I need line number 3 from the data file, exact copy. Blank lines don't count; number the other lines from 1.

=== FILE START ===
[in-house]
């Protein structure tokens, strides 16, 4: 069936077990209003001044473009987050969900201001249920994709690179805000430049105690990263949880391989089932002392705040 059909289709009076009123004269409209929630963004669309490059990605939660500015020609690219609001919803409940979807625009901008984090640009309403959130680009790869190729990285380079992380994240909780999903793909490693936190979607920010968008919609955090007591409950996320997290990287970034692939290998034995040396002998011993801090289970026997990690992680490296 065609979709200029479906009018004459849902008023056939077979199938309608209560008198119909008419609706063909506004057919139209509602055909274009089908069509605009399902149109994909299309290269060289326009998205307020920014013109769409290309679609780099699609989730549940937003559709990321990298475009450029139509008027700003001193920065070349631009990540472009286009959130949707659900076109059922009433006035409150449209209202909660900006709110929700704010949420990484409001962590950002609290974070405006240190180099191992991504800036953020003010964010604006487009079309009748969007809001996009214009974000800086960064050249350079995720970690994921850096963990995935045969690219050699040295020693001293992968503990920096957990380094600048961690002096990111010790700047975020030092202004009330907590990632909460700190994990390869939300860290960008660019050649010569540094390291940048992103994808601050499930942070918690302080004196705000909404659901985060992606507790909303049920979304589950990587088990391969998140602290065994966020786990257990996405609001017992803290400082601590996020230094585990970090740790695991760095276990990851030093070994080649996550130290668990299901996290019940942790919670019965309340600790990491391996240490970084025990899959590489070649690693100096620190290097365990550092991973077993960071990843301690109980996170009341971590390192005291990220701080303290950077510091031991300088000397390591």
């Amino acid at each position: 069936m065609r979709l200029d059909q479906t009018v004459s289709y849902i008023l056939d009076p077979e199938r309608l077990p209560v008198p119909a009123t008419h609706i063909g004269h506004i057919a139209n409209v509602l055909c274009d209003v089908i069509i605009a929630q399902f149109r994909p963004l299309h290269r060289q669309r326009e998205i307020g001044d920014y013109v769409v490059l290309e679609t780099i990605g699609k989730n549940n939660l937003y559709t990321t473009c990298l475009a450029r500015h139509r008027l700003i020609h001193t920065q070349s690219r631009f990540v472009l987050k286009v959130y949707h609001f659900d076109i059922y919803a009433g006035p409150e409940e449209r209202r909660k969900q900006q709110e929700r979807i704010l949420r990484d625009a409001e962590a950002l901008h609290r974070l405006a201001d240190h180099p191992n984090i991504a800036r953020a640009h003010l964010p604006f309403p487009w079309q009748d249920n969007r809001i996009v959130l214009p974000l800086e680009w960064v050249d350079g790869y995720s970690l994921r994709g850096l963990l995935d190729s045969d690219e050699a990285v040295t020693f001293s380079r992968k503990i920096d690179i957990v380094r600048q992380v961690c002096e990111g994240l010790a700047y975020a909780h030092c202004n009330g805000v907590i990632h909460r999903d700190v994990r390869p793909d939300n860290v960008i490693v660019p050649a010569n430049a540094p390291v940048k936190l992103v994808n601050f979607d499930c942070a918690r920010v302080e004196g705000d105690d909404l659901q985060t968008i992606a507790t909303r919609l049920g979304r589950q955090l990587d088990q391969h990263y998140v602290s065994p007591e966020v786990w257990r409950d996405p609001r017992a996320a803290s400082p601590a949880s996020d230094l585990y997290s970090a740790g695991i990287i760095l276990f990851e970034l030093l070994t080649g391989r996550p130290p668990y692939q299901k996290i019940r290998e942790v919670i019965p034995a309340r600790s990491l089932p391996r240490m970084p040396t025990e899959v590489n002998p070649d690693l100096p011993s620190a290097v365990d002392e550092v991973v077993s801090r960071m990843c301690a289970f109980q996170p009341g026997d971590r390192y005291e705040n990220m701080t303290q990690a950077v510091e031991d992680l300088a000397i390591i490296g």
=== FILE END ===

């Amino acid at each position: 069936m065609r979709l200029d059909q479906t009018v004459s289709y849902i008023l056939d009076p077979e199938r309608l077990p209560v008198p119909a009123t008419h609706i063909g004269h506004i057919a139209n409209v509602l055909c274009d209003v089908i069509i605009a929630q399902f149109r994909p963004l299309h290269r060289q669309r326009e998205i307020g001044d920014y013109v769409v490059l290309e679609t780099i990605g699609k989730n549940n939660l937003y559709t990321t473009c990298l475009a450029r500015h139509r008027l700003i020609h001193t920065q070349s690219r631009f990540v472009l987050k286009v959130y949707h609001f659900d076109i059922y919803a009433g006035p409150e409940e449209r209202r909660k969900q900006q709110e929700r979807i704010l949420r990484d625009a409001e962590a950002l901008h609290r974070l405006a201001d240190h180099p191992n984090i991504a800036r953020a640009h003010l964010p604006f309403p487009w079309q009748d249920n969007r809001i996009v959130l214009p974000l800086e680009w960064v050249d350079g790869y995720s970690l994921r994709g850096l963990l995935d190729s045969d690219e050699a990285v040295t020693f001293s380079r992968k503990i920096d690179i957990v380094r600048q992380v961690c002096e990111g994240l010790a700047y975020a909780h030092c202004n009330g805000v907590i990632h909460r999903d700190v994990r390869p793909d939300n860290v960008i490693v660019p050649a010569n430049a540094p390291v940048k936190l992103v994808n601050f979607d499930c942070a918690r920010v302080e004196g705000d105690d909404l659901q985060t968008i992606a507790t909303r919609l049920g979304r589950q955090l990587d088990q391969h990263y998140v602290s065994p007591e966020v786990w257990r409950d996405p609001r017992a996320a803290s400082p601590a949880s996020d230094l585990y997290s970090a740790g695991i990287i760095l276990f990851e970034l030093l070994t080649g391989r996550p130290p668990y692939q299901k996290i019940r290998e942790v919670i019965p034995a309340r600790s990491l089932p391996r240490m970084p040396t025990e899959v590489n002998p070649d690693l100096p011993s620190a290097v365990d002392e550092v991973v077993s801090r960071m990843c301690a289970f109980q996170p009341g026997d971590r390192y005291e705040n990220m701080t303290q990690a950077v510091e031991d992680l300088a000397i390591i490296g």